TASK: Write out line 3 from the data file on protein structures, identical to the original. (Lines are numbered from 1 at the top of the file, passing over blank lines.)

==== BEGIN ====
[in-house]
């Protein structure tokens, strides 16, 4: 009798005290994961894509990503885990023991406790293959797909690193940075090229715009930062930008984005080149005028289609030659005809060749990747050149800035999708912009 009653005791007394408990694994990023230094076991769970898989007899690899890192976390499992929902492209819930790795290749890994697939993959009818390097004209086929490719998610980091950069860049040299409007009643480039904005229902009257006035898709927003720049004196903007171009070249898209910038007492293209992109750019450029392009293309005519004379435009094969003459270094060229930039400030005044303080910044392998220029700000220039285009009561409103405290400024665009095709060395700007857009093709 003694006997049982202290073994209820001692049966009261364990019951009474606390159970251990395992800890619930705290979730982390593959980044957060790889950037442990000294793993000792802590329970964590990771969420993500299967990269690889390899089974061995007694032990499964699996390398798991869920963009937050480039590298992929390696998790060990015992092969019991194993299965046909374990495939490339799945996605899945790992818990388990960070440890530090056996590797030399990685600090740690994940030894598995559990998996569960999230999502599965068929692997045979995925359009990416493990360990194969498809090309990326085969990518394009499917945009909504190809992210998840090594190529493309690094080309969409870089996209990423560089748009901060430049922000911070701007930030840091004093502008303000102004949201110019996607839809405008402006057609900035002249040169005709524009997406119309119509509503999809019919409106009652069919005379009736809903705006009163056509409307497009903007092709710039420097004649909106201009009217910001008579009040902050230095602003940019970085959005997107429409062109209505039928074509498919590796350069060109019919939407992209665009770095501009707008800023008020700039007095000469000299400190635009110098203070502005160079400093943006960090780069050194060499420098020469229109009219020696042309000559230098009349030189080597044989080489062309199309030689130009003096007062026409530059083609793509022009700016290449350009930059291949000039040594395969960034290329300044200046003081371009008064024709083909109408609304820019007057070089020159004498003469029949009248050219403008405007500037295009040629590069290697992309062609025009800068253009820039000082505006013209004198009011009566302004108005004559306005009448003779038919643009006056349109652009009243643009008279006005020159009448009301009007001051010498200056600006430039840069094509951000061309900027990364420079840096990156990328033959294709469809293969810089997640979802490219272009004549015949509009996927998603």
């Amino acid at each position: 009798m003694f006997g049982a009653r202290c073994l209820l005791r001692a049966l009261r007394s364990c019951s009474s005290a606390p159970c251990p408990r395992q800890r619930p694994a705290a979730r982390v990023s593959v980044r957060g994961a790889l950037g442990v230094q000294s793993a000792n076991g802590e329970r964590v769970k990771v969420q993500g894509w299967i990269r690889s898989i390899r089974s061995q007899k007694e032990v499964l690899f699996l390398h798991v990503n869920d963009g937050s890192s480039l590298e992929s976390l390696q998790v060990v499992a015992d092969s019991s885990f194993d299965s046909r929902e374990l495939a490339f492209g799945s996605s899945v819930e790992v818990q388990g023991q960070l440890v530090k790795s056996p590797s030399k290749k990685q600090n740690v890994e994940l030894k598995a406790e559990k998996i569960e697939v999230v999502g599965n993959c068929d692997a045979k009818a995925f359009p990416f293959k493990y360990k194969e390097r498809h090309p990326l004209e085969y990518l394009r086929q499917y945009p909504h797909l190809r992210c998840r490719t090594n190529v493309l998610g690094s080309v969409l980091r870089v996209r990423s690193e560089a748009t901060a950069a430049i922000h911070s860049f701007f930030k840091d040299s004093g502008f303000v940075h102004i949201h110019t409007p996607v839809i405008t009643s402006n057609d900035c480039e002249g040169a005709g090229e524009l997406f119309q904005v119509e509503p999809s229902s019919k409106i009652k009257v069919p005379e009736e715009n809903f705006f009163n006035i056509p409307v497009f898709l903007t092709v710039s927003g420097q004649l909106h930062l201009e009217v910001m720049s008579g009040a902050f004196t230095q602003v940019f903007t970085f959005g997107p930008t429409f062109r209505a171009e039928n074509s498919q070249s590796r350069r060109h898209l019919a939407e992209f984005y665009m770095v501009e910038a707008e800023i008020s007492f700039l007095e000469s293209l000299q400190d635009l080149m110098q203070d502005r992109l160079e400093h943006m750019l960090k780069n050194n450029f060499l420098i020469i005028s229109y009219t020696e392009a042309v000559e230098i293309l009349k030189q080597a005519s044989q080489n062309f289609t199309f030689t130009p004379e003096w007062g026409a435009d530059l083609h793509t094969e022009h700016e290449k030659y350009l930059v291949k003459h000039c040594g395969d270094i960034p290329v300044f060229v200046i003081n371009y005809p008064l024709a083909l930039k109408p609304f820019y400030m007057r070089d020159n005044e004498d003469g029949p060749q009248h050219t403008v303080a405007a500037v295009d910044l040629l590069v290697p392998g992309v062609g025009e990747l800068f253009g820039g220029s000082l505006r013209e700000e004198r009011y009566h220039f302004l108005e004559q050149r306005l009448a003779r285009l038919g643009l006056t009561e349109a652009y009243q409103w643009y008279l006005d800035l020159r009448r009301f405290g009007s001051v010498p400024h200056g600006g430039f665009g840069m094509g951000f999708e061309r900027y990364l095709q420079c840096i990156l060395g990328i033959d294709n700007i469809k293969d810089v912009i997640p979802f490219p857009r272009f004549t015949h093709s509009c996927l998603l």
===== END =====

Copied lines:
């Amino acid at each position: 009798m003694f006997g049982a009653r202290c073994l209820l005791r001692a049966l009261r007394s364990c019951s009474s005290a606390p159970c251990p408990r395992q800890r619930p694994a705290a979730r982390v990023s593959v980044r957060g994961a790889l950037g442990v230094q000294s793993a000792n076991g802590e329970r964590v769970k990771v969420q993500g894509w299967i990269r690889s898989i390899r089974s061995q007899k007694e032990v499964l690899f699996l390398h798991v990503n869920d963009g937050s890192s480039l590298e992929s976390l390696q998790v060990v499992a015992d092969s019991s885990f194993d299965s046909r929902e374990l495939a490339f492209g799945s996605s899945v819930e790992v818990q388990g023991q960070l440890v530090k790795s056996p590797s030399k290749k990685q600090n740690v890994e994940l030894k598995a406790e559990k998996i569960e697939v999230v999502g599965n993959c068929d692997a045979k009818a995925f359009p990416f293959k493990y360990k194969e390097r498809h090309p990326l004209e085969y990518l394009r086929q499917y945009p909504h797909l190809r992210c998840r490719t090594n190529v493309l998610g690094s080309v969409l980091r870089v996209r990423s690193e560089a748009t901060a950069a430049i922000h911070s860049f701007f930030k840091d040299s004093g502008f303000v940075h102004i949201h110019t409007p996607v839809i405008t009643s402006n057609d900035c480039e002249g040169a005709g090229e524009l997406f119309q904005v119509e509503p999809s229902s019919k409106i009652k009257v069919p005379e009736e715009n809903f705006f009163n006035i056509p409307v497009f898709l903007t092709v710039s927003g420097q004649l909106h930062l201009e009217v910001m720049s008579g009040a902050f004196t230095q602003v940019f903007t970085f959005g997107p930008t429409f062109r209505a171009e039928n074509s498919q070249s590796r350069r060109h898209l019919a939407e992209f984005y665009m770095v501009e910038a707008e800023i008020s007492f700039l007095e000469s293209l000299q400190d635009l080149m110098q203070d502005r992109l160079e400093h943006m750019l960090k780069n050194n450029f060499l420098i020469i005028s229109y009219t020696e392009a042309v000559e230098i293309l009349k030189q080597a005519s044989q080489n062309f289609t199309f030689t130009p004379e003096w007062g026409a435009d530059l083609h793509t094969e022009h700016e290449k030659y350009l930059v291949k003459h000039c040594g395969d270094i960034p290329v300044f060229v200046i003081n371009y005809p008064l024709a083909l930039k109408p609304f820019y400030m007057r070089d020159n005044e004498d003469g029949p060749q009248h050219t403008v303080a405007a500037v295009d910044l040629l590069v290697p392998g992309v062609g025009e990747l800068f253009g820039g220029s000082l505006r013209e700000e004198r009011y009566h220039f302004l108005e004559q050149r306005l009448a003779r285009l038919g643009l006056t009561e349109a652009y009243q409103w643009y008279l006005d800035l020159r009448r009301f405290g009007s001051v010498p400024h200056g600006g430039f665009g840069m094509g951000f999708e061309r900027y990364l095709q420079c840096i990156l060395g990328i033959d294709n700007i469809k293969d810089v912009i997640p979802f490219p857009r272009f004549t015949h093709s509009c996927l998603l």